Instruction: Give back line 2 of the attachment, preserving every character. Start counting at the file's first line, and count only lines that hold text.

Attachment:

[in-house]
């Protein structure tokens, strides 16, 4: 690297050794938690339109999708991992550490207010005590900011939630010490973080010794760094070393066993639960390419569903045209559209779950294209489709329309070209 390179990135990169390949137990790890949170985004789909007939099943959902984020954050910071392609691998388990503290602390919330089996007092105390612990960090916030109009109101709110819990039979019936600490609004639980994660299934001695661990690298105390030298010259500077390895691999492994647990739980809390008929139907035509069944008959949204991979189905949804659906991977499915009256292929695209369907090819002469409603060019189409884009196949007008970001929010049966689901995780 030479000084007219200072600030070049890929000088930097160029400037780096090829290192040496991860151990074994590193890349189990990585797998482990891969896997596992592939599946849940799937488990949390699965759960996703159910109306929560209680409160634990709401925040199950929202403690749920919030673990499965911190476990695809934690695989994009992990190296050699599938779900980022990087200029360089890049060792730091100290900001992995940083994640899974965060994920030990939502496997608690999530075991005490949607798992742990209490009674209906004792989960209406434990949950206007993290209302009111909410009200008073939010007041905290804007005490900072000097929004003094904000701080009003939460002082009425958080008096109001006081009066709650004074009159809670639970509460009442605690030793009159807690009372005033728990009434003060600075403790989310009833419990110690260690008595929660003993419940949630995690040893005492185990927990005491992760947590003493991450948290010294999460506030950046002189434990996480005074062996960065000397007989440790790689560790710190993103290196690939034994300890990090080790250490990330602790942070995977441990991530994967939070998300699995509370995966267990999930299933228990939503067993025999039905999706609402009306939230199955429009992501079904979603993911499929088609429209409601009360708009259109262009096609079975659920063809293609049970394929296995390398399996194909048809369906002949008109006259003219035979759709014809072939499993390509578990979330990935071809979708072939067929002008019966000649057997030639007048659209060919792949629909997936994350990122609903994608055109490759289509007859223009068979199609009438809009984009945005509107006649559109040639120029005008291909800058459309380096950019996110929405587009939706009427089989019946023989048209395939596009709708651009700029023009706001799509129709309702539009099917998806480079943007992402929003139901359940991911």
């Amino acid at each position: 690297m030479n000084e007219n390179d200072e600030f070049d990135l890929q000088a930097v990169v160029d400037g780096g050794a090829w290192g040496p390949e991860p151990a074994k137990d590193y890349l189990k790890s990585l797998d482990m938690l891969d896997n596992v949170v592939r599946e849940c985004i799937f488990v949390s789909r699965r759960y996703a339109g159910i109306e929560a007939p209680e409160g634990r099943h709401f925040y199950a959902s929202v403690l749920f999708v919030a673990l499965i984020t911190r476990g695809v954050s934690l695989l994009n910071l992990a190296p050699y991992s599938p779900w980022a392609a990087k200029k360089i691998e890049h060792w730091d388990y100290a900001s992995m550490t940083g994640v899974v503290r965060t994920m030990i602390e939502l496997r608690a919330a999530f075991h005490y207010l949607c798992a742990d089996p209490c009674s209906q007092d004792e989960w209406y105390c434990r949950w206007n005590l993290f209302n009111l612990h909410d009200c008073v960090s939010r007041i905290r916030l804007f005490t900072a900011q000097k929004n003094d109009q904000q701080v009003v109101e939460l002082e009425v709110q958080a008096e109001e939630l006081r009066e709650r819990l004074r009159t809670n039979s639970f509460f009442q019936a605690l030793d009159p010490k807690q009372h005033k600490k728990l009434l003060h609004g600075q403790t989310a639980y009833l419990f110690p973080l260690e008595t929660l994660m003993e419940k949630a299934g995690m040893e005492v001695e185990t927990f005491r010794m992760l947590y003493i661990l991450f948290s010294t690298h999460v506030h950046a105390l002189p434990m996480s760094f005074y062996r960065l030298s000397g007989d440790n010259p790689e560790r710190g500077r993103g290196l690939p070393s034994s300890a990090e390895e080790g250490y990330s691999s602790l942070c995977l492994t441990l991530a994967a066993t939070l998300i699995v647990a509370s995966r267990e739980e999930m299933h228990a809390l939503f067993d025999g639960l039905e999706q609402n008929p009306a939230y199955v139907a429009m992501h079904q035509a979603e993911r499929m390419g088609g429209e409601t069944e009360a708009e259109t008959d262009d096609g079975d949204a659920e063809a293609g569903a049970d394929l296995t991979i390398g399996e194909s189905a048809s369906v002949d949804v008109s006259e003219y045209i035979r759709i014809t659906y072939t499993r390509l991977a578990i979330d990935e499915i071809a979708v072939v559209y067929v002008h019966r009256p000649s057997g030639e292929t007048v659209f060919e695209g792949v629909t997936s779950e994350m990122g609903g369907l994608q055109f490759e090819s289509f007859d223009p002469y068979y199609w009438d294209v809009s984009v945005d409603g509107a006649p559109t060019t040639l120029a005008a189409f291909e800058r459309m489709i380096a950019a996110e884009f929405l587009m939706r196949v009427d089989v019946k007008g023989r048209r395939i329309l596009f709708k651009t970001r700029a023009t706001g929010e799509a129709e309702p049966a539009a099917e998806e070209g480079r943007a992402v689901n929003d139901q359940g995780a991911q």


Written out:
């Protein structure tokens, strides 16, 4: 690297050794938690339109999708991992550490207010005590900011939630010490973080010794760094070393066993639960390419569903045209559209779950294209489709329309070209 390179990135990169390949137990790890949170985004789909007939099943959902984020954050910071392609691998388990503290602390919330089996007092105390612990960090916030109009109101709110819990039979019936600490609004639980994660299934001695661990690298105390030298010259500077390895691999492994647990739980809390008929139907035509069944008959949204991979189905949804659906991977499915009256292929695209369907090819002469409603060019189409884009196949007008970001929010049966689901995780 030479000084007219200072600030070049890929000088930097160029400037780096090829290192040496991860151990074994590193890349189990990585797998482990891969896997596992592939599946849940799937488990949390699965759960996703159910109306929560209680409160634990709401925040199950929202403690749920919030673990499965911190476990695809934690695989994009992990190296050699599938779900980022990087200029360089890049060792730091100290900001992995940083994640899974965060994920030990939502496997608690999530075991005490949607798992742990209490009674209906004792989960209406434990949950206007993290209302009111909410009200008073939010007041905290804007005490900072000097929004003094904000701080009003939460002082009425958080008096109001006081009066709650004074009159809670639970509460009442605690030793009159807690009372005033728990009434003060600075403790989310009833419990110690260690008595929660003993419940949630995690040893005492185990927990005491992760947590003493991450948290010294999460506030950046002189434990996480005074062996960065000397007989440790790689560790710190993103290196690939034994300890990090080790250490990330602790942070995977441990991530994967939070998300699995509370995966267990999930299933228990939503067993025999039905999706609402009306939230199955429009992501079904979603993911499929088609429209409601009360708009259109262009096609079975659920063809293609049970394929296995390398399996194909048809369906002949008109006259003219035979759709014809072939499993390509578990979330990935071809979708072939067929002008019966000649057997030639007048659209060919792949629909997936994350990122609903994608055109490759289509007859223009068979199609009438809009984009945005509107006649559109040639120029005008291909800058459309380096950019996110929405587009939706009427089989019946023989048209395939596009709708651009700029023009706001799509129709309702539009099917998806480079943007992402929003139901359940991911």